If you are new to studio photography, the world of green screen photography or chroma keying may seem daunting. Here is how to differentiate the many green screen backdrop options out there, so that you can have one more trick up your sleeve and expand your client base.
First off, chroma keying can be done with backgrounds of any color. The advantage of choosing green is that it responds better to every human skin color. You can then rest assured that every subject passing in front of your camera will be nicely captured.
Secondly, a green screen allows for a much shorter production time. That can prove especially useful when shooting many people in one day, as with sport, school or portrait photographers. Since working these kinds of shoots is already very demanding, not having to worry about the location and the final background is a welcome respite.
That being said, green screen backdrops come in many different materials which all have their pros and cons.
Having a painted wall, for example, can be very useful. It is always wrinkle-free and works well for photographing large objects or groups.
But since you’re probably not going to go around carrying a slab of concrete on every shoot, more portable options do arise.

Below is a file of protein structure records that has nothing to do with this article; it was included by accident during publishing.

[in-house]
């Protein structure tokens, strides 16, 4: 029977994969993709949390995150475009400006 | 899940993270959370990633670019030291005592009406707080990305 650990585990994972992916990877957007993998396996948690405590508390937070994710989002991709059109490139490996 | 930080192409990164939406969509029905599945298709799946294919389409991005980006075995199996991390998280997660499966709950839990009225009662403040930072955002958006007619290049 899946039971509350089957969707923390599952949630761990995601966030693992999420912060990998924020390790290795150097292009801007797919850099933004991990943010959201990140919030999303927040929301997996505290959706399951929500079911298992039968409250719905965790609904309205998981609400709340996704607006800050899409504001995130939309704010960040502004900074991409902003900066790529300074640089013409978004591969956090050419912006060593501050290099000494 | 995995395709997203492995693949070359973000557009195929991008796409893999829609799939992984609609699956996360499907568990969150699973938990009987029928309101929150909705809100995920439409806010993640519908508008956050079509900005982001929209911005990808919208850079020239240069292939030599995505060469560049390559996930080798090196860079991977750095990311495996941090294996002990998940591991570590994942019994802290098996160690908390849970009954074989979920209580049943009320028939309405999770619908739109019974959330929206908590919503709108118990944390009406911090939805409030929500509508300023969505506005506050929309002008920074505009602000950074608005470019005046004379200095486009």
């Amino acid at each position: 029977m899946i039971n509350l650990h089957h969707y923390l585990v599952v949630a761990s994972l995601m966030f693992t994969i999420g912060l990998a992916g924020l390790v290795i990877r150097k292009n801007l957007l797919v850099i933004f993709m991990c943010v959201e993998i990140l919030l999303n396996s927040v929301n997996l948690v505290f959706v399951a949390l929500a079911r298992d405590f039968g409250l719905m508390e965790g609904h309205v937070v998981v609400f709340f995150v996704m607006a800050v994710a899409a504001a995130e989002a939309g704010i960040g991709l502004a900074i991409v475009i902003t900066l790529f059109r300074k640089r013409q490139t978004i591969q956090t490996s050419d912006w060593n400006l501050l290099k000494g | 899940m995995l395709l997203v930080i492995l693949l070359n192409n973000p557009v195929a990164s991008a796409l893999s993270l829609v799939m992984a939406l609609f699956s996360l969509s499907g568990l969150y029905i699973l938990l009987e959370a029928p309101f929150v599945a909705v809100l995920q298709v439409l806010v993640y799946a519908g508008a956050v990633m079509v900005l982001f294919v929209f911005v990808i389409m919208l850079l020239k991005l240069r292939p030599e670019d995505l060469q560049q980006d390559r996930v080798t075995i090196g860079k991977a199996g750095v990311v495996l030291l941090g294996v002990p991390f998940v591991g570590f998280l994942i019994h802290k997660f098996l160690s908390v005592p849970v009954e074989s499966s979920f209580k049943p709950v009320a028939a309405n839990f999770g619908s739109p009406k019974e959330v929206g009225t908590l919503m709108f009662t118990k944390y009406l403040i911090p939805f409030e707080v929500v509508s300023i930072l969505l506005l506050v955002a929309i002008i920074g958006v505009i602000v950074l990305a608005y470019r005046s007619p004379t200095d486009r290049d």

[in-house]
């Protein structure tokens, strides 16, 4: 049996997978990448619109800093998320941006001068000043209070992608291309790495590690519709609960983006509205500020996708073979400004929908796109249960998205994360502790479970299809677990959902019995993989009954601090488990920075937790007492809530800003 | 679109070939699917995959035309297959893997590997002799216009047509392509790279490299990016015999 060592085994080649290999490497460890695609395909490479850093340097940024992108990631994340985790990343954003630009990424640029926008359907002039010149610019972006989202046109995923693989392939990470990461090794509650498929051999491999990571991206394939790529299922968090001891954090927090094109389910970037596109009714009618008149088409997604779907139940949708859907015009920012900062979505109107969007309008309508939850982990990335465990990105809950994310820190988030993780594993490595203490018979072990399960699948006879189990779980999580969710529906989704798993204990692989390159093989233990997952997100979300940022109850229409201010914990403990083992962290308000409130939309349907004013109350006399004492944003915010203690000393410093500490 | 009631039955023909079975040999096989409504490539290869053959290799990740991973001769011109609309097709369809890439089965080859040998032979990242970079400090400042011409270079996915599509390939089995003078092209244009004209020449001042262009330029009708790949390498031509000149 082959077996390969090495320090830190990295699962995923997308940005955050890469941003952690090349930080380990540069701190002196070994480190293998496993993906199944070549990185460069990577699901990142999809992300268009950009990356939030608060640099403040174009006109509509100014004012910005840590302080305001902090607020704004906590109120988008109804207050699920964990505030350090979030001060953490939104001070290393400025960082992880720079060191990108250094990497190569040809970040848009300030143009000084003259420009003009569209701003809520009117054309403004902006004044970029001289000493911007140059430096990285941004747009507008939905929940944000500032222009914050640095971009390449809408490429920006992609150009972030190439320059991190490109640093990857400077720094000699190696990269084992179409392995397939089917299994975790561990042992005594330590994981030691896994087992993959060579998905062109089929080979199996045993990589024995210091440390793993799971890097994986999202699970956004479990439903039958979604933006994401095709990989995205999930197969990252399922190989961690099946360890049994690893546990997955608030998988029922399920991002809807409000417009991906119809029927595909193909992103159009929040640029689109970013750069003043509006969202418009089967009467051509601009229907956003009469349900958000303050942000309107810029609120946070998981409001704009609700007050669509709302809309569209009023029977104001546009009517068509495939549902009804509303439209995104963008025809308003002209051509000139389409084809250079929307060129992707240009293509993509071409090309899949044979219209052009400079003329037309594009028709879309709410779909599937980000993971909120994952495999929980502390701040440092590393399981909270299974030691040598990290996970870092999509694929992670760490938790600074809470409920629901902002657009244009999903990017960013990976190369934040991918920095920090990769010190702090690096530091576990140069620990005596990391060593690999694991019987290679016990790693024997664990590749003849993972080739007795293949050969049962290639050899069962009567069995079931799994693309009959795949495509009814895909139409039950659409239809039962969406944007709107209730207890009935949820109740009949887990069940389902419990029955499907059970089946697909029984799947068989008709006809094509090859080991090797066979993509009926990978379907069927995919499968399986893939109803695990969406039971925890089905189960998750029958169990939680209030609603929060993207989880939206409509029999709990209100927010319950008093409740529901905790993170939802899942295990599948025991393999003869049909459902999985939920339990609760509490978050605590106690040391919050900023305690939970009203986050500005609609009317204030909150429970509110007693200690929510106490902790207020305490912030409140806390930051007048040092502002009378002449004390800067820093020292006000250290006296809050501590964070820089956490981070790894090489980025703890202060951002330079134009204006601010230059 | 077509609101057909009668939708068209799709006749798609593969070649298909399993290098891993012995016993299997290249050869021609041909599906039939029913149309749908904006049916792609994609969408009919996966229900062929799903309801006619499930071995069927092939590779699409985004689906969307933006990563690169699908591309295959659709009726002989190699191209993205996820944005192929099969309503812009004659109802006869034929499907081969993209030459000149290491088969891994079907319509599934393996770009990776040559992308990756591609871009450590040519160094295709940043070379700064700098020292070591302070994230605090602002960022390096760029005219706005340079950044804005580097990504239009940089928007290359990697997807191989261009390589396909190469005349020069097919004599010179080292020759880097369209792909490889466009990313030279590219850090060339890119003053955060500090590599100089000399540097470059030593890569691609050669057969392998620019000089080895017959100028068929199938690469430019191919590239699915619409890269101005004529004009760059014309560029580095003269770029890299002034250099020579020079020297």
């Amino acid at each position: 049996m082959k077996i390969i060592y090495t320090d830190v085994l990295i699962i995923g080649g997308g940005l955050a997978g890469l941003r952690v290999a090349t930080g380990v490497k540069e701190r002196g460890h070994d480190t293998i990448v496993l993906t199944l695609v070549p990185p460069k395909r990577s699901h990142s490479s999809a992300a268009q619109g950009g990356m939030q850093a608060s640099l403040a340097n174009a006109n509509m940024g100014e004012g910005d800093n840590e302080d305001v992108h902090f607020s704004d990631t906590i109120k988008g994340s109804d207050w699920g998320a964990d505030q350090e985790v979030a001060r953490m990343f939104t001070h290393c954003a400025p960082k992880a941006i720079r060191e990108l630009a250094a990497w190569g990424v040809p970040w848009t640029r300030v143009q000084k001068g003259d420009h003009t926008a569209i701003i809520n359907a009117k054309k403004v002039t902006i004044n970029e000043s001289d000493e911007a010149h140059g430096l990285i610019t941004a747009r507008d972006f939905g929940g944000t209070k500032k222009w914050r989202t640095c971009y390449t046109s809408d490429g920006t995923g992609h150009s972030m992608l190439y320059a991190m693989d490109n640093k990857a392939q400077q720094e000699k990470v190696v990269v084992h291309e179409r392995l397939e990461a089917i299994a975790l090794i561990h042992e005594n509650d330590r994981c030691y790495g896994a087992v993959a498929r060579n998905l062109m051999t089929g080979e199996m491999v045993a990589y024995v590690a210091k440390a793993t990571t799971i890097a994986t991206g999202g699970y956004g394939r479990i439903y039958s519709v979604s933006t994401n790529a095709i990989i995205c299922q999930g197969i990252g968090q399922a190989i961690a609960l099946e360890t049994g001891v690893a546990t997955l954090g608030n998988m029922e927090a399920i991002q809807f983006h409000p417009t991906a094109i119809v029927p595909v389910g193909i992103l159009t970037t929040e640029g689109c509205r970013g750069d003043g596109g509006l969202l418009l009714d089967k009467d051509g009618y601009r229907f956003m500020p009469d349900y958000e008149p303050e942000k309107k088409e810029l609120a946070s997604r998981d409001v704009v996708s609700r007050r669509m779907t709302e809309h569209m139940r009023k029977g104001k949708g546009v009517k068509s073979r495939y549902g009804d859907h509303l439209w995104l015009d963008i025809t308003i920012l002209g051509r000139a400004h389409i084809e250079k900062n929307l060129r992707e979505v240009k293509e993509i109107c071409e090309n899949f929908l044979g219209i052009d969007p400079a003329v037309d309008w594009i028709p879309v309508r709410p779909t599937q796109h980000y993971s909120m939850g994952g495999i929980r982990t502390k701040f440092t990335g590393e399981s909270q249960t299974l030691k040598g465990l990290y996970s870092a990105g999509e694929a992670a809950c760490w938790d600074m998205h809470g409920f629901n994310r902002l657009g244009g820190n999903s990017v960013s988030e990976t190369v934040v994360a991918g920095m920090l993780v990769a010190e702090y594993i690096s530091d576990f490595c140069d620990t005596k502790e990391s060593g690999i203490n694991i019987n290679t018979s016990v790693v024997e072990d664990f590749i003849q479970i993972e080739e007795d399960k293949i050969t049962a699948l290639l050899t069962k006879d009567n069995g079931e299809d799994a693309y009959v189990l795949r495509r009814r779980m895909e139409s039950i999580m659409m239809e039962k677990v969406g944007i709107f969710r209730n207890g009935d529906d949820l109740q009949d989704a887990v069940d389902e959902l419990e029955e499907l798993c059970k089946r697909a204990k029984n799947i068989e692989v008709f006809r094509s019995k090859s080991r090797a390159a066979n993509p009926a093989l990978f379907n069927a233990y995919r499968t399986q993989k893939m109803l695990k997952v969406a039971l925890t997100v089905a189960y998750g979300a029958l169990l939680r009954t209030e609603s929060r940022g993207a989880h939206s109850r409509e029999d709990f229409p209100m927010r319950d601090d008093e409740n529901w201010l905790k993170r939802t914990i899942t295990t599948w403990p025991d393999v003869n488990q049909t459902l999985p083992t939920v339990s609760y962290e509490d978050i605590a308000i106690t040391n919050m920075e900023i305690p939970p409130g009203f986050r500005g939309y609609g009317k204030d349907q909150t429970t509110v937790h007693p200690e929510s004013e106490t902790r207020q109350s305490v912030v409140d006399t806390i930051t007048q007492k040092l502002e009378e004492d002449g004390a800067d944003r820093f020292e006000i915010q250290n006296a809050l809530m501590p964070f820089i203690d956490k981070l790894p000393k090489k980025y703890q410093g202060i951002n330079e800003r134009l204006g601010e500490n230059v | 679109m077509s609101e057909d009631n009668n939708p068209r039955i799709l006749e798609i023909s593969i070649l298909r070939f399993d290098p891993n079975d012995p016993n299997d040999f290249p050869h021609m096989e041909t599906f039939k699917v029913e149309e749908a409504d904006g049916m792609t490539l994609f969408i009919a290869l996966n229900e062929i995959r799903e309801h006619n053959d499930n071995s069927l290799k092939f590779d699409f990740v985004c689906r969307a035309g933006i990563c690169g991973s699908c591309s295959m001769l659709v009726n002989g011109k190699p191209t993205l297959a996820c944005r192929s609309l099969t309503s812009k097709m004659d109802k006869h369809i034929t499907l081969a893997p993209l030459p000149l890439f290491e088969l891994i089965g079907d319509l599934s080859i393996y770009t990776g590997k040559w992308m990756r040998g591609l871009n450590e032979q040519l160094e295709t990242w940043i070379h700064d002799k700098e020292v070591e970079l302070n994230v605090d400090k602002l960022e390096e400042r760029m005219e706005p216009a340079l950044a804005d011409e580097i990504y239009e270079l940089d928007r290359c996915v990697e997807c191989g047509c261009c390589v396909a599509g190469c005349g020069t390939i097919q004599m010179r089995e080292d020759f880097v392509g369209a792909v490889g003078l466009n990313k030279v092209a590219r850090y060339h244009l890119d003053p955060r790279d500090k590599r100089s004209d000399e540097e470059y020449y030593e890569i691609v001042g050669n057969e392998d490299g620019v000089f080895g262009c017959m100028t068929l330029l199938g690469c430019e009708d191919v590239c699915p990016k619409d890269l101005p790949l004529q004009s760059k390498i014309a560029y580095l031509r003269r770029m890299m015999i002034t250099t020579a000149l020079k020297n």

A foam backdrop can be very interesting: it is wrinkle-free and durable. But texture is its one disadvantage, since it can cause some difficulty when keying and doing some extra-work in post-processing.
That brings us to another factor you must keep in mind: using a green screen means having to extract the photo, preferably using a green screen extraction software. Getting a good result will come from thinking ahead about the fabric of your backdrop, so it makes your life easier when you get in front of your computer.
Once you know this, you may be tempted to use a paper backdrop. It has the very important benefit of being wrinkle-free, its matte finish limits glare and reflection, it can extend to the floor for full-body poses and you can rip it right off if it gets too dirty.
Vinyl has many similar upsides and can also count on a very smooth texture which makes keying easier. It can also be wiped clean, if necessary. Paper and vinyl do, however, come with width limitations which can make them less ideal for big objects and group photography.
By then, you must surely realize that no option is perfect. There is one fabric, though, that we do prefer: a cotton-polyester blend, like the one manufactured by Westcott.
A backdrop that is 9'x10' or 9'x20' would be ideal for groups, while 5'x7' or 5'x12' is ideal for individuals. It is lightweight, thus very easy to transport, is machine washable and wrinkle-resistant.
Once you have chosen the best green screen backdrop option for you, the next step will be to learn how to make a good green screen setup and how to position your subject to obtain the best possible results.
Combined with our KEY36 Photoshop Plugin, this knowledge will allow you to be the best you can be just in time for school photography season.
Don’t forget: we at 36Pix are always here to help you and answer your questions concerning green screen photography.
Enjoy the rest of the summer!